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Technical Paper

In-Vehicle Occupant Head Tracking Using aLow-Cost Depth Camera

Abstract Analyzing dynamic postures of vehicle occupants in various situations is valuable for improving occupant accommodation and safety. Accurate tracking of an occupant’s head is of particular importance because the head has a large range of motion, controls gaze, and may require special protection in dynamic events including crashes. Previous vehicle occupant posture studies have primarily used marker-based optical motion capture systems or multiple video cameras for tracking facial features or markers on the head. However, the former approach has limitations for collecting on-road data, and the latter is limited by requiring intensive manual postprocessing to obtain suitable accuracy. This paper presents an automated on-road head tracking method using a single Microsoft Kinect V2 sensor, which uses a time-of-flight measurement principle to obtain a 3D point cloud representing objects in the scene at approximately 30 Hz.
Technical Paper

Truck and Sport Utility Vehicle Front End Stiffness Corridors

Abstract The purpose of this study was to characterize front stiffness response of contemporary sport utility vehicles (SUVs) and trucks. Vehicle front impact test data were obtained from data published by the National Highway Traffic Safety Administration [NHTSA]. For all tests, force data were obtained from barrier load cells and stroke data were derived from accelerometers. Data from 53 truck and SUV tests were aggregated by vehicle product segment according to body style to obtain mean ± standard deviation (SD) stiffness corridors: (1) compact unibody SUV/crossover, (2) small unibody SUV/crossover, (3) mid-size unibody SUV/crossover, (4) frame SUV, and (5) frame truck. To compare between vehicle product segments, this study also considered the average stiffness (slope) within the stroke region required to achieve 300 kN total barrier force. Across unibody SUV segments, average stiffness varied from 1.4–1.8 kN/mm.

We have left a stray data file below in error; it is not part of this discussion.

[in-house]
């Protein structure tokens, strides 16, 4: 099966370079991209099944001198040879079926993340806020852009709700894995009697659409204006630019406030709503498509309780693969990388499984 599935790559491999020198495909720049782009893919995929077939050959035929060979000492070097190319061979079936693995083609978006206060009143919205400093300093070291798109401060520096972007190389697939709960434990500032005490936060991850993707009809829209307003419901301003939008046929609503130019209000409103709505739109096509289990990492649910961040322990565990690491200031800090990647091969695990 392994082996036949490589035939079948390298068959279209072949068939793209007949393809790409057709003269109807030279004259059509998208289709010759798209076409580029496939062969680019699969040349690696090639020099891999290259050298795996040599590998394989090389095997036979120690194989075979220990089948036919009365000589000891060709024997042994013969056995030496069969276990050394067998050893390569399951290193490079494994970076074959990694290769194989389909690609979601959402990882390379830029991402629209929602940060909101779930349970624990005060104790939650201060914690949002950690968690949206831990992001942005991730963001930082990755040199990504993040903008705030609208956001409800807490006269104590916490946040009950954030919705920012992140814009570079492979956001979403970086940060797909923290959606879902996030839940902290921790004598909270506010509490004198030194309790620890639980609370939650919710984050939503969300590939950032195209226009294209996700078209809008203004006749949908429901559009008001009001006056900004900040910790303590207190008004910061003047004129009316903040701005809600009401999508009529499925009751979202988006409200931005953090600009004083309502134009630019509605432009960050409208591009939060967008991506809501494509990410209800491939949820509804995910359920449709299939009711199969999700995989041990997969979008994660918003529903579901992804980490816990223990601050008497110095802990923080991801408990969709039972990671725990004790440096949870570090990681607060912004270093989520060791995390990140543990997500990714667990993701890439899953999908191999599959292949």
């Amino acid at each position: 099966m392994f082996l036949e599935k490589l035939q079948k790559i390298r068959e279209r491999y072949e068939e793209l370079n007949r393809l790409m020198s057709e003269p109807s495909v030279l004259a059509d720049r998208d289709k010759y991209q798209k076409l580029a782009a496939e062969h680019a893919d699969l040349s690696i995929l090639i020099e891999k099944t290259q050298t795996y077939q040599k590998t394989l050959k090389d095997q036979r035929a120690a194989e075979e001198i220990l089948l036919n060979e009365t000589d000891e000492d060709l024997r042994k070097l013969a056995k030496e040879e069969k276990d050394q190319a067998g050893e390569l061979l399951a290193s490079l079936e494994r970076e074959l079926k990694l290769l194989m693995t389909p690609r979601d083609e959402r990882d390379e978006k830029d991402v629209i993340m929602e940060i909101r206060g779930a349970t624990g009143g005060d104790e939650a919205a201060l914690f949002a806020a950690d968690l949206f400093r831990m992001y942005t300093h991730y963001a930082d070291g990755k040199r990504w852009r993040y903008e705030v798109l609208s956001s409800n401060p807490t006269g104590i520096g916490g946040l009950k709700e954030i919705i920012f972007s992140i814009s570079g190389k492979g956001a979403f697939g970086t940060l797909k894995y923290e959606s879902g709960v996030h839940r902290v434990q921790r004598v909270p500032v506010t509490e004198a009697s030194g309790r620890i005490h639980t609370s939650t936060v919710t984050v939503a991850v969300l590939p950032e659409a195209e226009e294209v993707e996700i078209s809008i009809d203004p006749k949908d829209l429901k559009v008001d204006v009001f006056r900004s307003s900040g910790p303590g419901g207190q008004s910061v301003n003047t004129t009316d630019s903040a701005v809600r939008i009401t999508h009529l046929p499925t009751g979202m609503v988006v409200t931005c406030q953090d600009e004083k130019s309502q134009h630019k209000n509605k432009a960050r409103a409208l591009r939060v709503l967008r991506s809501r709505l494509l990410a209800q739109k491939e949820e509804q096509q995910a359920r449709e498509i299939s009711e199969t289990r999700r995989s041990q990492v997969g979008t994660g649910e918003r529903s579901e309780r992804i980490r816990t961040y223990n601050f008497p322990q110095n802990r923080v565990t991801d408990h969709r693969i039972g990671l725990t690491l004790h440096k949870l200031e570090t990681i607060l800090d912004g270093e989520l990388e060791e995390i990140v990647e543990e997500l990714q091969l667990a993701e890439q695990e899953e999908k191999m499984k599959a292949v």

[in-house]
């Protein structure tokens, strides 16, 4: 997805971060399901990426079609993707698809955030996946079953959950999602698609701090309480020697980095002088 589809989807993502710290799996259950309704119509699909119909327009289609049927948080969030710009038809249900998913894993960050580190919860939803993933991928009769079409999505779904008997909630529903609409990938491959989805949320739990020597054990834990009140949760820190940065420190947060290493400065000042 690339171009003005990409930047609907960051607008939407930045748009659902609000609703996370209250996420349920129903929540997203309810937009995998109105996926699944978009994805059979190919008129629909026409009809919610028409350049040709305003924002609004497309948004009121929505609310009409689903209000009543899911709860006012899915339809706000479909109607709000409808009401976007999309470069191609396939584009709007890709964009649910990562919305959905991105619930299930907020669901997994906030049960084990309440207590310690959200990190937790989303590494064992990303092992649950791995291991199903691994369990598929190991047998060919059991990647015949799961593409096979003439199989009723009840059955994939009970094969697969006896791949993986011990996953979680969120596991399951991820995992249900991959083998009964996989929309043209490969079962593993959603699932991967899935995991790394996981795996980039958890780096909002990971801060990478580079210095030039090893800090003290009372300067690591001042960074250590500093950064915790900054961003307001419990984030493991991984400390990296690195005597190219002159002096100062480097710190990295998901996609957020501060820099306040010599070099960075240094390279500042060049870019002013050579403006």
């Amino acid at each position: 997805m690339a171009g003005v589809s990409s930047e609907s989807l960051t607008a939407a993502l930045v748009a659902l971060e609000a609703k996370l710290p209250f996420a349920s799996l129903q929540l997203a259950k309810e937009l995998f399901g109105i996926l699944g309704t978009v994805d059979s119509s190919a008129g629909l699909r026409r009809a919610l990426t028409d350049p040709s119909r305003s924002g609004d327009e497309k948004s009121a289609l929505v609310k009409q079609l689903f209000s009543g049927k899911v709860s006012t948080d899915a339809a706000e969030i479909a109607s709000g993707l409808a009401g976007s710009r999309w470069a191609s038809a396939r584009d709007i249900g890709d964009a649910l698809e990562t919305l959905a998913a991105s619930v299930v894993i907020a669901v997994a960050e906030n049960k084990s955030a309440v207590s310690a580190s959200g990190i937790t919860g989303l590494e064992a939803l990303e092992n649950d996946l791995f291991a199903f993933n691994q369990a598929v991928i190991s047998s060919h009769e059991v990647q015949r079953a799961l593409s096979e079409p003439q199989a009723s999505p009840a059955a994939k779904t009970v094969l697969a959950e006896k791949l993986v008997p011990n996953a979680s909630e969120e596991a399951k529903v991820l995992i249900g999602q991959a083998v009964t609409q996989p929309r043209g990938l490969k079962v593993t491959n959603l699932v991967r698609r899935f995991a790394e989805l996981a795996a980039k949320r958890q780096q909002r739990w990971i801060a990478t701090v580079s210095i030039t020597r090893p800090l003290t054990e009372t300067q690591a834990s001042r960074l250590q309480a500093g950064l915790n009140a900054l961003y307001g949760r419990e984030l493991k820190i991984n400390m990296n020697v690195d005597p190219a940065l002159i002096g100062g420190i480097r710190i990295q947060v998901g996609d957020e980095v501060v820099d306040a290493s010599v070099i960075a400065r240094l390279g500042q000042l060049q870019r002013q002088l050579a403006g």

Technical Paper

Rapid Development of Diverse Human Body Models for Crash Simulations through Mesh Morphing

Abstract Current finite element (FE) human body models (HBMs) generally only represent young and mid-size male occupants and do not account for body shape and composition variations among the population. Because it generally takes several years to build a whole-body HBM, a method to rapidly develop HBMs with a wide range of human attributes (size, age, obesity level, etc.) is critically needed. Therefore, the objective of this study was to evaluate the feasibility of using a mesh morphing method to rapidly generate skeleton and whole-body HBMs based on statistical geometry targets developed previously. THUMS V4.01 mid-size male model jointly developed by Toyota Motor Corporation and Toyota Central R&D Labs was used in this study as the baseline HBM to be morphed. Radial basis function (RBF) was used to morph the baseline model into the target geometries.